Service

This page describes Kubernetes Services and their use in Google Kubernetes Engine. To learn how to create a Service, see Exposing Applications using Services.

What is a Service?

The idea of a Service is to group a set of Pod endpoints into a single resource. You can configure various ways to access the grouping. By default, you get a stable cluster IP address that clients inside the cluster can use to contact Pods in the Service. A client sends a request to the stable IP address, and the request is routed to one of the Pods in the Service.

A Service identifies its member Pods with a selector. For a Pod to be a member of the Service, the Pod must have all of the labels specified in the selector. A label is an arbitrary key/value pair that is attached to an object.

The following Service manifest has a selector that specifies two labels. The selector field says any Pod that has both the app: metrics label and the department:engineering label is a member of this Service.

apiVersion: v1
kind: Service
metadata:
  name: my-service
spec:
  selector:
    app: metrics
    department: engineering
  ports:
  ...

Why use a Service?

In a Kubernetes cluster, each Pod has an internal IP address. But the Pods in a Deployment come and go, and their IP addresses change. So it doesn't make sense to use Pod IP addresses directly. With a Service, you get a stable IP address that lasts for the life of the Service, even as the IP addresses of the member Pods change.

A Service also provides load balancing. Clients call a single, stable IP address, and their requests are balanced across the Pods that are members of the Service.

Types of Services

There are five types of Services:

  • ClusterIP (default): Internal clients send requests to a stable internal IP address.

  • NodePort: Clients send requests to the IP address of a node on one or more nodePort values that are specified by the Service.

  • LoadBalancer: Clients send requests to the IP address of a network load balancer.

  • ExternalName: Internal clients use the DNS name of a Service as an alias for an external DNS name.

  • Headless: You can use a headless service in situations where you want a Pod grouping, but don't need a stable IP address.

The NodePort type is an extension of the ClusterIP type. So a Service of type NodePort has a cluster IP address.

The LoadBalancer type is an extension of the NodePort type. So a Service of type LoadBalancer has a cluster IP address and one or more nodePort values.

Services of type ClusterIP

When you create a Service of type ClusterIP, Kubernetes creates a stable IP address that is accessible from nodes in the cluster.

Here is a manifest for a Service of type ClusterIP:

apiVersion: v1
kind: Service
metadata:
  name: my-cip-service
spec:
  selector:
    app: metrics
    department: sales
  type: ClusterIP
  ports:
  - protocol: TCP
    port: 80
    targetPort: 8080

You can create the Service by using kubectl apply -f [MANIFEST_FILE]. After you create the Service, you can use kubectl get service to see the stable IP address:

NAME             TYPE        CLUSTER-IP      EXTERNAL-IP   PORT(S)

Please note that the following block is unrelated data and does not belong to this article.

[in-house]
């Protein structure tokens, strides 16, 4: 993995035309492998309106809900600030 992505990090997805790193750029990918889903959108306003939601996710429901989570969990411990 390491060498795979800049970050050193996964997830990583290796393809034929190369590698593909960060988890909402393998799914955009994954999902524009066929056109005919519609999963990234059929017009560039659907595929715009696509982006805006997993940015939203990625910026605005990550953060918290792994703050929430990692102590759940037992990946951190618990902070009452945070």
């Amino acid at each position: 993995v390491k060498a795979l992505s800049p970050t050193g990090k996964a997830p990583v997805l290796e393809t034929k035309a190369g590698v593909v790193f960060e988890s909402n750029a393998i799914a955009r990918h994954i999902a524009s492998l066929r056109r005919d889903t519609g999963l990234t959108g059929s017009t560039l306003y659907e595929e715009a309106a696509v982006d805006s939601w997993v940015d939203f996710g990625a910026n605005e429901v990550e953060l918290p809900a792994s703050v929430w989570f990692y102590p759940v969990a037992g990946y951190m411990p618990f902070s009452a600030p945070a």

my-cip-service   ClusterIP   10.11.247.213   none          80/TCP

Clients in the cluster call the Service by using the cluster IP address and the TCP port specified in the port field of the Service manifest. The request is forwarded to one of the member Pods on the TCP port specified in the targetPort field. So for the preceding example, a client calls the Service at 10.11.247.213 on TCP port 80. The request is forwarded to one of the member Pods on TCP port 8080. Note that the member Pod must have a container that is listening on TCP port 8080. If there is no container listening on port 8080, clients will see a message like "Failed to connect" or "This site can't be reached".

Service of type NodePort

When you create a Service of type NodePort, Kubernetes gives you a nodePort value. Then the Service is accessible by using the IP address of any node along with the nodePort value.

Here is a manifest for a Service of type NodePort:

apiVersion: v1
kind: Service
metadata:
  name: my-np-service
spec:
  selector:
    app: products
    department: sales
  type: NodePort
  ports:
  - protocol: TCP
    port: 80
    targetPort: 8080

After you create the Service, you can use kubectl get service -o yaml to view its specification and see the nodePort value.

spec:
  clusterIP: 10.11.254.114
  externalTrafficPolicy: Cluster
  ports:
  - nodePort: 32675
    port: 80
    protocol: TCP
    targetPort: 8080

External clients call the Service by using the external IP address of a node along with the TCP port specified by nodePort. The request is forwarded to one of the member Pods on the TCP port specified by the targetPort field.

For example, suppose the external IP address of one of the cluster nodes is 203.0.113.2. Then for the preceding example, the external client calls the Service at 203.0.113.2 on TCP port 32675. The request is forwarded to one of the member Pods on TCP port 8080. The member Pod must have a container listening on TCP port 8080.

The NodePort Service type is an extension of the ClusterIP Service type. So internal clients have two ways to call the Service:

  • Use clusterIP and port.
  • Use a node's internal IP address and nodePort.

For some cluster configurations, the Google Cloud HTTP(S) load balancer uses a Service of type NodePort. For more information, see Setting up HTTP Load Balancing with Ingress.

Note that an HTTP(S) load balancer is a proxy server, and is fundamentally different from the network load balancer described in this topic under Service of type LoadBalancer.